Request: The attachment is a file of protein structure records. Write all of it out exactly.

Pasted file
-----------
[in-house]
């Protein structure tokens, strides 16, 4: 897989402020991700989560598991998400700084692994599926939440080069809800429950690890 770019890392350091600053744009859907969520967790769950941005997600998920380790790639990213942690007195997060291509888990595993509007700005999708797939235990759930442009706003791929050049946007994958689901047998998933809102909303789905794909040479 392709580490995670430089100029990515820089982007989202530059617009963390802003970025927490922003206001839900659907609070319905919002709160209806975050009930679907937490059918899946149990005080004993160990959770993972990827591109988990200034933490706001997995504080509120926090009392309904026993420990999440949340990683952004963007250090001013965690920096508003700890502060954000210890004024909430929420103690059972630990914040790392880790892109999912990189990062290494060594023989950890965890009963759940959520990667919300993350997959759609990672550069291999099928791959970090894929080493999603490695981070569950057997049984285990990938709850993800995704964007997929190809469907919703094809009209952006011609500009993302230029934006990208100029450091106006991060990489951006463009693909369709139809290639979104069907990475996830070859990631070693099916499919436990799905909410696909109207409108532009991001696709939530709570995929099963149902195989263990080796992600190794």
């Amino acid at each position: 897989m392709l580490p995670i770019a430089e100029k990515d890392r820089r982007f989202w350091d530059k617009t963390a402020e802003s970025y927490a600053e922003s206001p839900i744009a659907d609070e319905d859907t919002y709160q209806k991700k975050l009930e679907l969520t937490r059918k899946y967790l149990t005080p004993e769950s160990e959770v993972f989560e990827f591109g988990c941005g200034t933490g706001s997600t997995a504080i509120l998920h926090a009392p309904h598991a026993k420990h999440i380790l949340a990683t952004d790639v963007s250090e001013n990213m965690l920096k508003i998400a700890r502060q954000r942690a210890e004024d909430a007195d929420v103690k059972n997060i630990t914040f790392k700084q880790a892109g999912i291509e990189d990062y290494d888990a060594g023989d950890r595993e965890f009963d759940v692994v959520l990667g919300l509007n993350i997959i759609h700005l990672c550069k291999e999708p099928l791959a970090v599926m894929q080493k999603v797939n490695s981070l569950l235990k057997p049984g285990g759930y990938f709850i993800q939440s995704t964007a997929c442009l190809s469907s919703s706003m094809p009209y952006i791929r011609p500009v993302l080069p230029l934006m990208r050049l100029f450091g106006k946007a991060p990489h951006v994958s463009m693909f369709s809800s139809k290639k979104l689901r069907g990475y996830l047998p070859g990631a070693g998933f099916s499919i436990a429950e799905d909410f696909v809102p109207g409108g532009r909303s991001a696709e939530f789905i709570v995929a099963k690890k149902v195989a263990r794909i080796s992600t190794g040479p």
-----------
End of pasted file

[in-house]
């Protein structure tokens, strides 16, 4: 897989402020991700989560598991998400700084692994599926939440080069809800429950690890 770019890392350091600053744009859907969520967790769950941005997600998920380790790639990213942690007195997060291509888990595993509007700005999708797939235990759930442009706003791929050049946007994958689901047998998933809102909303789905794909040479 392709580490995670430089100029990515820089982007989202530059617009963390802003970025927490922003206001839900659907609070319905919002709160209806975050009930679907937490059918899946149990005080004993160990959770993972990827591109988990200034933490706001997995504080509120926090009392309904026993420990999440949340990683952004963007250090001013965690920096508003700890502060954000210890004024909430929420103690059972630990914040790392880790892109999912990189990062290494060594023989950890965890009963759940959520990667919300993350997959759609990672550069291999099928791959970090894929080493999603490695981070569950057997049984285990990938709850993800995704964007997929190809469907919703094809009209952006011609500009993302230029934006990208100029450091106006991060990489951006463009693909369709139809290639979104069907990475996830070859990631070693099916499919436990799905909410696909109207409108532009991001696709939530709570995929099963149902195989263990080796992600190794």
């Amino acid at each position: 897989m392709l580490p995670i770019a430089e100029k990515d890392r820089r982007f989202w350091d530059k617009t963390a402020e802003s970025y927490a600053e922003s206001p839900i744009a659907d609070e319905d859907t919002y709160q209806k991700k975050l009930e679907l969520t937490r059918k899946y967790l149990t005080p004993e769950s160990e959770v993972f989560e990827f591109g988990c941005g200034t933490g706001s997600t997995a504080i509120l998920h926090a009392p309904h598991a026993k420990h999440i380790l949340a990683t952004d790639v963007s250090e001013n990213m965690l920096k508003i998400a700890r502060q954000r942690a210890e004024d909430a007195d929420v103690k059972n997060i630990t914040f790392k700084q880790a892109g999912i291509e990189d990062y290494d888990a060594g023989d950890r595993e965890f009963d759940v692994v959520l990667g919300l509007n993350i997959i759609h700005l990672c550069k291999e999708p099928l791959a970090v599926m894929q080493k999603v797939n490695s981070l569950l235990k057997p049984g285990g759930y990938f709850i993800q939440s995704t964007a997929c442009l190809s469907s919703s706003m094809p009209y952006i791929r011609p500009v993302l080069p230029l934006m990208r050049l100029f450091g106006k946007a991060p990489h951006v994958s463009m693909f369709s809800s139809k290639k979104l689901r069907g990475y996830l047998p070859g990631a070693g998933f099916s499919i436990a429950e799905d909410f696909v809102p109207g409108g532009r909303s991001a696709e939530f789905i709570v995929a099963k690890k149902v195989a263990r794909i080796s992600t190794g040479p």